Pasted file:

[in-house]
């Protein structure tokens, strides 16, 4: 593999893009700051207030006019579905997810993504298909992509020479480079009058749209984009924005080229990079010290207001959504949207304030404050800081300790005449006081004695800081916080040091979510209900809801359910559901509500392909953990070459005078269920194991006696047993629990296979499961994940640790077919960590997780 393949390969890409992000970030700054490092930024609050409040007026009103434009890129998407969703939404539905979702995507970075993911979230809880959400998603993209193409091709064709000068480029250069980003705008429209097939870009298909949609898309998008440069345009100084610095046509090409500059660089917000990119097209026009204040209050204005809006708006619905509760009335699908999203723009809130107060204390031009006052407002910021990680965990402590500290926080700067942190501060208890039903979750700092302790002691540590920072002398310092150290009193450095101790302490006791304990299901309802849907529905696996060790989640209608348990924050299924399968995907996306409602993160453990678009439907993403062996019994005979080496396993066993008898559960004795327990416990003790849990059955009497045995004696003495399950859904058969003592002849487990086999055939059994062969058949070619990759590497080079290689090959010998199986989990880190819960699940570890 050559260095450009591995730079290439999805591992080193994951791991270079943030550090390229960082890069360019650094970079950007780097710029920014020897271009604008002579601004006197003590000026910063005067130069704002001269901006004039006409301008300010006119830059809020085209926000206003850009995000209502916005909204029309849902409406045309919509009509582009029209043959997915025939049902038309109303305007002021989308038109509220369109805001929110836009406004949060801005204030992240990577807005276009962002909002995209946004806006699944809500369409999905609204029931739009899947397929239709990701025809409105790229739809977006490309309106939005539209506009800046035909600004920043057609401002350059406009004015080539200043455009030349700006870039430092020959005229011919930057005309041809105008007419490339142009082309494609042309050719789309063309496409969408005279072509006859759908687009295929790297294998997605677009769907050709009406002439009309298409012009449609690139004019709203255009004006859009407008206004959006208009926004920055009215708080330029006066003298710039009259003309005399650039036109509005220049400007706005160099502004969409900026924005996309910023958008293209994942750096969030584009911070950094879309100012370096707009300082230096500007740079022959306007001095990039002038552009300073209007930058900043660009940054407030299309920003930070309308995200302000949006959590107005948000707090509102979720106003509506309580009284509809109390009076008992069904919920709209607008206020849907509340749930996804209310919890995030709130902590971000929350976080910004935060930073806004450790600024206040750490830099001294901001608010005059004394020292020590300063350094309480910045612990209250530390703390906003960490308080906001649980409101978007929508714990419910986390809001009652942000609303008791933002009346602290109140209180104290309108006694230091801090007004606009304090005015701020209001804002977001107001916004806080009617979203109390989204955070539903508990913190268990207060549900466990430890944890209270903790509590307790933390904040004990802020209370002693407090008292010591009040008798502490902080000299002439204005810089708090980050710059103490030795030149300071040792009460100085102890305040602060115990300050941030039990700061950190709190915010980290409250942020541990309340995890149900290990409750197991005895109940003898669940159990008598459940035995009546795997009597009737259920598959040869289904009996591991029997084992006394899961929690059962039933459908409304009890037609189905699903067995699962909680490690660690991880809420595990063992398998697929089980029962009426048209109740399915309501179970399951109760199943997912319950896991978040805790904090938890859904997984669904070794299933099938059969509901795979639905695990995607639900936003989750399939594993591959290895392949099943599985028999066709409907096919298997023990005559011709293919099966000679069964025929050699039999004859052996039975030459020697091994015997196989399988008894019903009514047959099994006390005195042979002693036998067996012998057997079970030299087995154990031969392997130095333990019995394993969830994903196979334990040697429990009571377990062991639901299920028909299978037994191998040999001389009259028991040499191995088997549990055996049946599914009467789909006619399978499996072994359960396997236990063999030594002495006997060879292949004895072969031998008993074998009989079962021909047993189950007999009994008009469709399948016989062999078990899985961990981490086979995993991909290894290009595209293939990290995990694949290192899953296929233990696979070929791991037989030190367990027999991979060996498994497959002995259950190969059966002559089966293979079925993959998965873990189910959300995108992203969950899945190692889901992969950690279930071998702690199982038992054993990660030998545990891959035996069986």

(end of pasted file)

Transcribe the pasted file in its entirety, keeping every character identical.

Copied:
[in-house]
């Protein structure tokens, strides 16, 4: 593999893009700051207030006019579905997810993504298909992509020479480079009058749209984009924005080229990079010290207001959504949207304030404050800081300790005449006081004695800081916080040091979510209900809801359910559901509500392909953990070459005078269920194991006696047993629990296979499961994940640790077919960590997780 393949390969890409992000970030700054490092930024609050409040007026009103434009890129998407969703939404539905979702995507970075993911979230809880959400998603993209193409091709064709000068480029250069980003705008429209097939870009298909949609898309998008440069345009100084610095046509090409500059660089917000990119097209026009204040209050204005809006708006619905509760009335699908999203723009809130107060204390031009006052407002910021990680965990402590500290926080700067942190501060208890039903979750700092302790002691540590920072002398310092150290009193450095101790302490006791304990299901309802849907529905696996060790989640209608348990924050299924399968995907996306409602993160453990678009439907993403062996019994005979080496396993066993008898559960004795327990416990003790849990059955009497045995004696003495399950859904058969003592002849487990086999055939059994062969058949070619990759590497080079290689090959010998199986989990880190819960699940570890 050559260095450009591995730079290439999805591992080193994951791991270079943030550090390229960082890069360019650094970079950007780097710029920014020897271009604008002579601004006197003590000026910063005067130069704002001269901006004039006409301008300010006119830059809020085209926000206003850009995000209502916005909204029309849902409406045309919509009509582009029209043959997915025939049902038309109303305007002021989308038109509220369109805001929110836009406004949060801005204030992240990577807005276009962002909002995209946004806006699944809500369409999905609204029931739009899947397929239709990701025809409105790229739809977006490309309106939005539209506009800046035909600004920043057609401002350059406009004015080539200043455009030349700006870039430092020959005229011919930057005309041809105008007419490339142009082309494609042309050719789309063309496409969408005279072509006859759908687009295929790297294998997605677009769907050709009406002439009309298409012009449609690139004019709203255009004006859009407008206004959006208009926004920055009215708080330029006066003298710039009259003309005399650039036109509005220049400007706005160099502004969409900026924005996309910023958008293209994942750096969030584009911070950094879309100012370096707009300082230096500007740079022959306007001095990039002038552009300073209007930058900043660009940054407030299309920003930070309308995200302000949006959590107005948000707090509102979720106003509506309580009284509809109390009076008992069904919920709209607008206020849907509340749930996804209310919890995030709130902590971000929350976080910004935060930073806004450790600024206040750490830099001294901001608010005059004394020292020590300063350094309480910045612990209250530390703390906003960490308080906001649980409101978007929508714990419910986390809001009652942000609303008791933002009346602290109140209180104290309108006694230091801090007004606009304090005015701020209001804002977001107001916004806080009617979203109390989204955070539903508990913190268990207060549900466990430890944890209270903790509590307790933390904040004990802020209370002693407090008292010591009040008798502490902080000299002439204005810089708090980050710059103490030795030149300071040792009460100085102890305040602060115990300050941030039990700061950190709190915010980290409250942020541990309340995890149900290990409750197991005895109940003898669940159990008598459940035995009546795997009597009737259920598959040869289904009996591991029997084992006394899961929690059962039933459908409304009890037609189905699903067995699962909680490690660690991880809420595990063992398998697929089980029962009426048209109740399915309501179970399951109760199943997912319950896991978040805790904090938890859904997984669904070794299933099938059969509901795979639905695990995607639900936003989750399939594993591959290895392949099943599985028999066709409907096919298997023990005559011709293919099966000679069964025929050699039999004859052996039975030459020697091994015997196989399988008894019903009514047959099994006390005195042979002693036998067996012998057997079970030299087995154990031969392997130095333990019995394993969830994903196979334990040697429990009571377990062991639901299920028909299978037994191998040999001389009259028991040499191995088997549990055996049946599914009467789909006619399978499996072994359960396997236990063999030594002495006997060879292949004895072969031998008993074998009989079962021909047993189950007999009994008009469709399948016989062999078990899985961990981490086979995993991909290894290009595209293939990290995990694949290192899953296929233990696979070929791991037989030190367990027999991979060996498994497959002995259950190969059966002559089966293979079925993959998965873990189910959300995108992203969950899945190692889901992969950690279930071998702690199982038992054993990660030998545990891959035996069986």